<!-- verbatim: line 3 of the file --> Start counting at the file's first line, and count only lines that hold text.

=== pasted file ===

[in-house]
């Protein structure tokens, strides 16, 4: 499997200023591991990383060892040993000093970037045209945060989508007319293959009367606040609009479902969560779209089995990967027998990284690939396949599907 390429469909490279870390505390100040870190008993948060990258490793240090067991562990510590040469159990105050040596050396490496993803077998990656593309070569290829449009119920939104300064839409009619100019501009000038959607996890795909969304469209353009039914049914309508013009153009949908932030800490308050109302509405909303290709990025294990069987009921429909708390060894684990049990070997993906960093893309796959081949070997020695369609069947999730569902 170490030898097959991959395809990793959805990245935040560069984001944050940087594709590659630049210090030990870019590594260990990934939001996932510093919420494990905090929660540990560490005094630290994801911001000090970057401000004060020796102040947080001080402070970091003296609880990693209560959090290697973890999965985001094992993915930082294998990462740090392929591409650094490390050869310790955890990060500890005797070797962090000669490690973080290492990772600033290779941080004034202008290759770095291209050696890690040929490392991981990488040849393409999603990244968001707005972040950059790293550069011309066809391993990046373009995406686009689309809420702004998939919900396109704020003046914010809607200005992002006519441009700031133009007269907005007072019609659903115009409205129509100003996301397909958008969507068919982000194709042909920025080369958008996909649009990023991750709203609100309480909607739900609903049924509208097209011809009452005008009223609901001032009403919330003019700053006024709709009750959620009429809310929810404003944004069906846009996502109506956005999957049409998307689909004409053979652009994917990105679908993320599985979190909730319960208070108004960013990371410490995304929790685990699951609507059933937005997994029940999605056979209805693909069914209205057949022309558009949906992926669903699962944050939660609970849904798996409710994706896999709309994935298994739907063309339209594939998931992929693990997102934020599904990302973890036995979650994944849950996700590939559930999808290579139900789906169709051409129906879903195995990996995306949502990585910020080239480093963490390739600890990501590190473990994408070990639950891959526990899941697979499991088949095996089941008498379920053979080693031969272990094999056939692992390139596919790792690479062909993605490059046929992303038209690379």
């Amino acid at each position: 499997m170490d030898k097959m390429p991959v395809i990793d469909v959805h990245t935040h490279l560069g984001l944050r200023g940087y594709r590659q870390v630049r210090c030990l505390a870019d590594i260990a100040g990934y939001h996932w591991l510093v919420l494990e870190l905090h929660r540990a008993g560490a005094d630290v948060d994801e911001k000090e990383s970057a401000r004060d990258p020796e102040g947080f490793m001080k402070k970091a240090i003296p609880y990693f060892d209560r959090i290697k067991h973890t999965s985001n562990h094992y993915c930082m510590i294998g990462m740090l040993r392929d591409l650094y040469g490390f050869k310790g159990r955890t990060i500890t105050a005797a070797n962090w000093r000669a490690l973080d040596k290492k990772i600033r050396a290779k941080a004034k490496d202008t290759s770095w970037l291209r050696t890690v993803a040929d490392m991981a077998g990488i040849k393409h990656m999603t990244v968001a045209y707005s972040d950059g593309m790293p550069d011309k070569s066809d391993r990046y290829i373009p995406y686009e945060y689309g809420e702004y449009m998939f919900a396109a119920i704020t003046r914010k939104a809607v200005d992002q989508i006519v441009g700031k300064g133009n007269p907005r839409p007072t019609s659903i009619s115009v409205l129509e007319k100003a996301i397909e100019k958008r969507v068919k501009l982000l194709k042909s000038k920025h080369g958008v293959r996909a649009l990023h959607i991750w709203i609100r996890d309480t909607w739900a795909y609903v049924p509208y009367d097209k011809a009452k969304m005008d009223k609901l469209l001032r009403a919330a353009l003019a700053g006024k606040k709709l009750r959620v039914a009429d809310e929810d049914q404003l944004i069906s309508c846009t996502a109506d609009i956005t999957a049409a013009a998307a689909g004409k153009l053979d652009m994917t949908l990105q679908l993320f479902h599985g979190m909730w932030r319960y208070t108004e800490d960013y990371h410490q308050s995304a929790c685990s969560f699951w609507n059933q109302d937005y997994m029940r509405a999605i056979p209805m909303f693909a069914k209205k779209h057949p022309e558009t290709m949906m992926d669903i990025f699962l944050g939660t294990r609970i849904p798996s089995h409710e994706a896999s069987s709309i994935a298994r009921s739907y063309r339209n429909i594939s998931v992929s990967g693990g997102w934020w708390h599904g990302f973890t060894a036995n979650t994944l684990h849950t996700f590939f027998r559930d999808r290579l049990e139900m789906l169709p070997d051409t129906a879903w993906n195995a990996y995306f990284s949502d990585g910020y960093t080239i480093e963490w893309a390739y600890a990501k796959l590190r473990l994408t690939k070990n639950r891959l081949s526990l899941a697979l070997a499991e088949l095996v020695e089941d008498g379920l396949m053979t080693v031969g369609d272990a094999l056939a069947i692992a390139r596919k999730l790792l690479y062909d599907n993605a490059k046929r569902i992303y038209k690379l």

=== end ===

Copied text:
């Amino acid at each position: 499997m170490d030898k097959m390429p991959v395809i990793d469909v959805h990245t935040h490279l560069g984001l944050r200023g940087y594709r590659q870390v630049r210090c030990l505390a870019d590594i260990a100040g990934y939001h996932w591991l510093v919420l494990e870190l905090h929660r540990a008993g560490a005094d630290v948060d994801e911001k000090e990383s970057a401000r004060d990258p020796e102040g947080f490793m001080k402070k970091a240090i003296p609880y990693f060892d209560r959090i290697k067991h973890t999965s985001n562990h094992y993915c930082m510590i294998g990462m740090l040993r392929d591409l650094y040469g490390f050869k310790g159990r955890t990060i500890t105050a005797a070797n962090w000093r000669a490690l973080d040596k290492k990772i600033r050396a290779k941080a004034k490496d202008t290759s770095w970037l291209r050696t890690v993803a040929d490392m991981a077998g990488i040849k393409h990656m999603t990244v968001a045209y707005s972040d950059g593309m790293p550069d011309k070569s066809d391993r990046y290829i373009p995406y686009e945060y689309g809420e702004y449009m998939f919900a396109a119920i704020t003046r914010k939104a809607v200005d992002q989508i006519v441009g700031k300064g133009n007269p907005r839409p007072t019609s659903i009619s115009v409205l129509e007319k100003a996301i397909e100019k958008r969507v068919k501009l982000l194709k042909s000038k920025h080369g958008v293959r996909a649009l990023h959607i991750w709203i609100r996890d309480t909607w739900a795909y609903v049924p509208y009367d097209k011809a009452k969304m005008d009223k609901l469209l001032r009403a919330a353009l003019a700053g006024k606040k709709l009750r959620v039914a009429d809310e929810d049914q404003l944004i069906s309508c846009t996502a109506d609009i956005t999957a049409a013009a998307a689909g004409k153009l053979d652009m994917t949908l990105q679908l993320f479902h599985g979190m909730w932030r319960y208070t108004e800490d960013y990371h410490q308050s995304a929790c685990s969560f699951w609507n059933q109302d937005y997994m029940r509405a999605i056979p209805m909303f693909a069914k209205k779209h057949p022309e558009t290709m949906m992926d669903i990025f699962l944050g939660t294990r609970i849904p798996s089995h409710e994706a896999s069987s709309i994935a298994r009921s739907y063309r339209n429909i594939s998931v992929s990967g693990g997102w934020w708390h599904g990302f973890t060894a036995n979650t994944l684990h849950t996700f590939f027998r559930d999808r290579l049990e139900m789906l169709p070997d051409t129906a879903w993906n195995a990996y995306f990284s949502d990585g910020y960093t080239i480093e963490w893309a390739y600890a990501k796959l590190r473990l994408t690939k070990n639950r891959l081949s526990l899941a697979l070997a499991e088949l095996v020695e089941d008498g379920l396949m053979t080693v031969g369609d272990a094999l056939a069947i692992a390139r596919k999730l790792l690479y062909d599907n993605a490059k046929r569902i992303y038209k690379l």